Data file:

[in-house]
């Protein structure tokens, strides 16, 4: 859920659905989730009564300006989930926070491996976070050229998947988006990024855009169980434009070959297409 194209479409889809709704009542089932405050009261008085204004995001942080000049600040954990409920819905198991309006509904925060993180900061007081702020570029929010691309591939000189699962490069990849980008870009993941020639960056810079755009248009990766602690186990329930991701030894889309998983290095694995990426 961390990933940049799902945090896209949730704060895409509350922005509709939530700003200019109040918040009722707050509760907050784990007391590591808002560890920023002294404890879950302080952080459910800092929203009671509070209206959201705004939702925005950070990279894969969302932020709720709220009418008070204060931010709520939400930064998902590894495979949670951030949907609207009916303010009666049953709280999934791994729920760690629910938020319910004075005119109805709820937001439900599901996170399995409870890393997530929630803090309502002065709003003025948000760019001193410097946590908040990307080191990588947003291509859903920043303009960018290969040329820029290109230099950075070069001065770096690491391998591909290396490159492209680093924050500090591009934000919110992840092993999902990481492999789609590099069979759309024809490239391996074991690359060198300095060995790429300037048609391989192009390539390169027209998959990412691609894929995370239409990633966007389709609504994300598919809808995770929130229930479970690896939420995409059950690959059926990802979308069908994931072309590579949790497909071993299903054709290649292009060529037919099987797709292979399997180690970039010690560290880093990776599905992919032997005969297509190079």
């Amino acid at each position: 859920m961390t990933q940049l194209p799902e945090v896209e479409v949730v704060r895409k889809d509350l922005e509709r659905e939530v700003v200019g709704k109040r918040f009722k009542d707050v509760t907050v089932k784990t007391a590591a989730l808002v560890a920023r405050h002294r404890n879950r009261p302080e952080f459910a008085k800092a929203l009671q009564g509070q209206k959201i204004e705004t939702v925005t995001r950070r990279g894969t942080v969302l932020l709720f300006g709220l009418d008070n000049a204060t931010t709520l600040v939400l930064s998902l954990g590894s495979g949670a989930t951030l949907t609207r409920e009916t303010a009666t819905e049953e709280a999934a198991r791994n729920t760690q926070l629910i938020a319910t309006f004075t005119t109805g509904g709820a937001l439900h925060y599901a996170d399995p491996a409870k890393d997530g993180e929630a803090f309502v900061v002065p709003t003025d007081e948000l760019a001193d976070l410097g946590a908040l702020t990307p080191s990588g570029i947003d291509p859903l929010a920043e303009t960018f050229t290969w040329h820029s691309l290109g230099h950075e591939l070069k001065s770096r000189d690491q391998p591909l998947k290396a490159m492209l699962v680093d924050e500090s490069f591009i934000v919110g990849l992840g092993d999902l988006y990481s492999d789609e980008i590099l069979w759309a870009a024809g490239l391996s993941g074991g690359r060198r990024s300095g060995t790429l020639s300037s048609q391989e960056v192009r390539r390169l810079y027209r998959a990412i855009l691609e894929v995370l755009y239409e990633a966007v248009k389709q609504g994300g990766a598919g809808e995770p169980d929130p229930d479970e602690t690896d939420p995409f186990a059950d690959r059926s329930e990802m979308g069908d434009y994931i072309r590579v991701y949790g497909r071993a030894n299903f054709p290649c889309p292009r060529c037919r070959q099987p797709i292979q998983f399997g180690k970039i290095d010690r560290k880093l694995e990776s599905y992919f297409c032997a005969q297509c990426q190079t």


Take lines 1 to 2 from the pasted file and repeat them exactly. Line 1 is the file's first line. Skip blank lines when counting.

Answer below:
[in-house]
């Protein structure tokens, strides 16, 4: 859920659905989730009564300006989930926070491996976070050229998947988006990024855009169980434009070959297409 194209479409889809709704009542089932405050009261008085204004995001942080000049600040954990409920819905198991309006509904925060993180900061007081702020570029929010691309591939000189699962490069990849980008870009993941020639960056810079755009248009990766602690186990329930991701030894889309998983290095694995990426 961390990933940049799902945090896209949730704060895409509350922005509709939530700003200019109040918040009722707050509760907050784990007391590591808002560890920023002294404890879950302080952080459910800092929203009671509070209206959201705004939702925005950070990279894969969302932020709720709220009418008070204060931010709520939400930064998902590894495979949670951030949907609207009916303010009666049953709280999934791994729920760690629910938020319910004075005119109805709820937001439900599901996170399995409870890393997530929630803090309502002065709003003025948000760019001193410097946590908040990307080191990588947003291509859903920043303009960018290969040329820029290109230099950075070069001065770096690491391998591909290396490159492209680093924050500090591009934000919110992840092993999902990481492999789609590099069979759309024809490239391996074991690359060198300095060995790429300037048609391989192009390539390169027209998959990412691609894929995370239409990633966007389709609504994300598919809808995770929130229930479970690896939420995409059950690959059926990802979308069908994931072309590579949790497909071993299903054709290649292009060529037919099987797709292979399997180690970039010690560290880093990776599905992919032997005969297509190079």